Sorrow and condolences
Several papers published editorials expressing sorrow and condolences.
An editorial by the London-based Saudi-owned Arabic daily Al-Sharq Al-Awsat declared that, “The shuttle’s fall shocked the entire world. The seven astronauts killed in this tragedy represented the human race with their aspirations to unlock the secrets of the universe. This is part of the collective dream that died with them.”
The Jordanian daily Al-Dustour expressed similar sentiments in its editorial: “There is no doubt that the crash of the space shuttle Columbia is a shock to all humanity, not only the American people.”
Also in Al-Dustour, columnist Arib Al-Rantawi responded to the displays of joy on Islamic websites.
“Only the sick and mentally feeble dance with joy at the Columbia space shuttle disaster,” he said. “This is not an occasion for gloating. After all, the American space program is part of the scientific heritage of humanity.”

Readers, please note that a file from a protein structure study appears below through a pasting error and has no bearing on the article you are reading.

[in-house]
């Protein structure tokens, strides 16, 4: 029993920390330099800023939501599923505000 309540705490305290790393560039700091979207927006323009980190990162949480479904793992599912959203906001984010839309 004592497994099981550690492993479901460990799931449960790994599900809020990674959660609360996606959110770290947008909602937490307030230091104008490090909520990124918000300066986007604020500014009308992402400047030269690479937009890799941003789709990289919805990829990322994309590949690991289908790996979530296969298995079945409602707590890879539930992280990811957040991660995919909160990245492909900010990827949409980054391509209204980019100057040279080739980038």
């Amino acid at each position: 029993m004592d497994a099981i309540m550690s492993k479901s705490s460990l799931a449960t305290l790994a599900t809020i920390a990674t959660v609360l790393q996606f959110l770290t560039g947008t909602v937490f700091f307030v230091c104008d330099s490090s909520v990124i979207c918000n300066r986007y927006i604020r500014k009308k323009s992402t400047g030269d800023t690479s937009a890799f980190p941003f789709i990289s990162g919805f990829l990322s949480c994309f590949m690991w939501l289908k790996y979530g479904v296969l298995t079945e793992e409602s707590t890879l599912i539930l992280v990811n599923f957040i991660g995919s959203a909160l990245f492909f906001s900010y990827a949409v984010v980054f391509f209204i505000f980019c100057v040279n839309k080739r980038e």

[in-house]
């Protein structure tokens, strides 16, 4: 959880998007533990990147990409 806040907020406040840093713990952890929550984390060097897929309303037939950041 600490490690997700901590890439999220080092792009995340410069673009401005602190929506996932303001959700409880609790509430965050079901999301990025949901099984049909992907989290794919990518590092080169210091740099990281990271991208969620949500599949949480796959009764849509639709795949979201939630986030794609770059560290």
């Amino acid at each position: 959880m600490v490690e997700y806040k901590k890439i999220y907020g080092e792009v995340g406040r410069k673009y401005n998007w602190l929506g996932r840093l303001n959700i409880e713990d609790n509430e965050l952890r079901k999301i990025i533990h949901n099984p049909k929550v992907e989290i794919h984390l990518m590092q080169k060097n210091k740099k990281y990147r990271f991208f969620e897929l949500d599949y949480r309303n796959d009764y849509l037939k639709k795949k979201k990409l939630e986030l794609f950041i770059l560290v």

Al-Rantawi said that “the rejection of the ‘nationalist terrorism’ theory behind the Columbia disaster apparently did not please some, and they hastened to develop a theory of ‘divine retribution’ against the arrogant infidels.”
“Once again, the Arab mind was revealed as an unfathomable storehouse of ‘illogic,’ as if we were a nation that does not learn from its defeats and catastrophes and hastens to bring up myths at every juncture,” he said. “This is what happened in 1967; it recurred, tragically, in the Gulf War … and here we are, repeating the same tales now.”